Recycling Gold from Electronics


With over 300 tonnes of gold used in electronics each year, end-of-life electronic equipment offers an important recycling potential for the secondary supply of gold. With gold concentrations reaching 300-350 g/t for mobile phone handsets and 200-250 g/t for computer circuit boards, this "urbanmine" is significantly richer than what is vailable in primary ores.

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This article was originally posted on Userblogs on 6/21/2016.
By Chris CortiMore from this author

With over tonnes of gold used in electronics each year, end-of-life electronic equipment offers an important recycling gold from electronics potential for the secondary supply of gold. With gold concentrations reaching g/t for computer circuit boards, this "urban mine" is significantly richer than what is available in primary ores.

However, the "mineralogy" in scrap products is much different than in the conventional ores in a gold mine: Up to different elements are closely interlinked in complex assemblies and sub-assemblies, and this requires specialised metallurgical processes with extensive offgas treatment to recover gold and a wide range of other metals cost effectively and in an environmentally sound way. Moreover, the logistics to "excavate" and "haul" the scrap products to the concentrator and further to the smelter are much more challenging than in the primary supply chain.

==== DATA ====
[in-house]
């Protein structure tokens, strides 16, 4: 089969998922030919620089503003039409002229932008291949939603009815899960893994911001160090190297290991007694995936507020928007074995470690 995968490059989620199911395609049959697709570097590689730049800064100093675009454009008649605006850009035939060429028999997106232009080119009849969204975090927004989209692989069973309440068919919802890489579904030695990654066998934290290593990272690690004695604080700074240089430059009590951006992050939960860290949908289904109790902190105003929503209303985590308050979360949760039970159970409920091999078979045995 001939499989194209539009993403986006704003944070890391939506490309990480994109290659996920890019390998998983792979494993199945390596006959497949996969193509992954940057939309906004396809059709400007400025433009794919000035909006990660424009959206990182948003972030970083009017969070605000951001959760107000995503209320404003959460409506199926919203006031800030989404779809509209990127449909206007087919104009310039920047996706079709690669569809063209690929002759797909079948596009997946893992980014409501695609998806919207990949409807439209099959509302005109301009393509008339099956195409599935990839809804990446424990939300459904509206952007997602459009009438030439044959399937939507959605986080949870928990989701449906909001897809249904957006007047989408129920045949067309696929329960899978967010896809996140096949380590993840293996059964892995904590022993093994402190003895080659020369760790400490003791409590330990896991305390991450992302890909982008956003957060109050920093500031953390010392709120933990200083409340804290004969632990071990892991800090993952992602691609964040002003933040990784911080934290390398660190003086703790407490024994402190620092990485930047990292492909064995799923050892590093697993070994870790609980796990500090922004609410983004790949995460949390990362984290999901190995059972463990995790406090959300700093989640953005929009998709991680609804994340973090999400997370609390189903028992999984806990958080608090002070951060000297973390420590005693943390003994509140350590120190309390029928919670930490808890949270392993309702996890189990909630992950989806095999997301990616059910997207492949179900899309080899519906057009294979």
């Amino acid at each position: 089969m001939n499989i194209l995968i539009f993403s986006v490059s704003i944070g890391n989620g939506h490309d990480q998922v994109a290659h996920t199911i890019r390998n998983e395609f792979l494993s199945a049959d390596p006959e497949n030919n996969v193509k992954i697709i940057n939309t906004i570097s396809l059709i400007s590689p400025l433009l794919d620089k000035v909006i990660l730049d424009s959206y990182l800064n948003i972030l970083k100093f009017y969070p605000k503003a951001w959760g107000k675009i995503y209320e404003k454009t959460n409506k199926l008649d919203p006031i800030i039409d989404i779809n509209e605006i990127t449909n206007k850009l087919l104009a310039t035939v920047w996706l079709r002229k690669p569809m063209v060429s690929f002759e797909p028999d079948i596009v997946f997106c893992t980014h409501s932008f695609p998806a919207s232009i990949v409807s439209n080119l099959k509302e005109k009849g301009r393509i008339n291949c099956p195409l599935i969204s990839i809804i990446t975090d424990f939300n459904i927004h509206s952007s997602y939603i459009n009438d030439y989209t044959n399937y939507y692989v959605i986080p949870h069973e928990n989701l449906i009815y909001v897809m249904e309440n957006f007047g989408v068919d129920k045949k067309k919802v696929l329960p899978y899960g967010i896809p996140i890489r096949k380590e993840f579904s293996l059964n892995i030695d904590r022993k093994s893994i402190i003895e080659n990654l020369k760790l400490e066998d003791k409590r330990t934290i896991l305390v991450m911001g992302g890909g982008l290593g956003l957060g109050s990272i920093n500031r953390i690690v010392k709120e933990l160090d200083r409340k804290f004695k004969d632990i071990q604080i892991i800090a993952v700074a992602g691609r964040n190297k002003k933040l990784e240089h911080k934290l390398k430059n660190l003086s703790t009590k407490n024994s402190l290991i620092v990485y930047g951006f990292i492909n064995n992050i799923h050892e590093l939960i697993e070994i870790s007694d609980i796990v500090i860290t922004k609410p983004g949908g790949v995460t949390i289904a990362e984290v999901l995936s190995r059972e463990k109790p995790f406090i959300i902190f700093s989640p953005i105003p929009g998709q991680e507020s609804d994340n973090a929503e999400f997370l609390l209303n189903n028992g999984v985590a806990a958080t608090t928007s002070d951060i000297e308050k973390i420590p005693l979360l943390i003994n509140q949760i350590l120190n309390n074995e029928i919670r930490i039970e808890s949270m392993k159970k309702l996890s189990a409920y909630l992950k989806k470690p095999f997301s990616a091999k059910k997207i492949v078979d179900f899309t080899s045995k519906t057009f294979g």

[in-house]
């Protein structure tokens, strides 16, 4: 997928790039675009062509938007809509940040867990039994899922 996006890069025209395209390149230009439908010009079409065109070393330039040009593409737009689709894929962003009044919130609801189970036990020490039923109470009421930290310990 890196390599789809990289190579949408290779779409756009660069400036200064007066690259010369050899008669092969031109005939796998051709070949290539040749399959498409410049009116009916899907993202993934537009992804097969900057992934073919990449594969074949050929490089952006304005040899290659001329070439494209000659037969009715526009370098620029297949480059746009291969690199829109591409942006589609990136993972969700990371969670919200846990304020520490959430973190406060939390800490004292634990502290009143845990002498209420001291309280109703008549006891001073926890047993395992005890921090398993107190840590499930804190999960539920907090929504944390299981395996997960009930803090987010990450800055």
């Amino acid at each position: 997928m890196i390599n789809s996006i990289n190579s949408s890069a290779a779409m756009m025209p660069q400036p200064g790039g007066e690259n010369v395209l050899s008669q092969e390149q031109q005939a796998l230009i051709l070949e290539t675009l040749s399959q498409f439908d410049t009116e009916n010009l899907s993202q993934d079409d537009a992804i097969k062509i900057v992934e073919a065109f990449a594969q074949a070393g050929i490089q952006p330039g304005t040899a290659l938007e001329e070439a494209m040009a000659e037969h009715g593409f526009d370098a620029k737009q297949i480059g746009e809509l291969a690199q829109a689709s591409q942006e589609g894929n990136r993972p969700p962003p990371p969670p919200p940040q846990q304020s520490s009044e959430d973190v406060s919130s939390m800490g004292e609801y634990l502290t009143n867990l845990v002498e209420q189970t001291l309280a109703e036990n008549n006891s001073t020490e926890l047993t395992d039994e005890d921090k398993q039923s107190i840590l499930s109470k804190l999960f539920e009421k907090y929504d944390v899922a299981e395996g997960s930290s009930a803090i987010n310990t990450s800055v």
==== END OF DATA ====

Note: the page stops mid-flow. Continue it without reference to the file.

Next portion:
Currently only a small portion of old products is collected and directed into state-of-the-art recycling chains, Significant improvements are needed here to fully utilize this secondary metal resource.

The importance of the gold content of scrap electronics to the economics of recovery of gold and many other valuable metals is not always appreciated and this impacts on the "design for recycling" approach in selecting materials for new products, particularly in the European Union where the WEEE Directive aims to provide a closed loop economy.

With a lower carbon footprint that primary-mind gold, recycled gold represents an important "green" source. The challenges faced in recycling electronic scrap to achieve a closed loop economy are discussed.

By Christian Hageluken and Christopher W Corti
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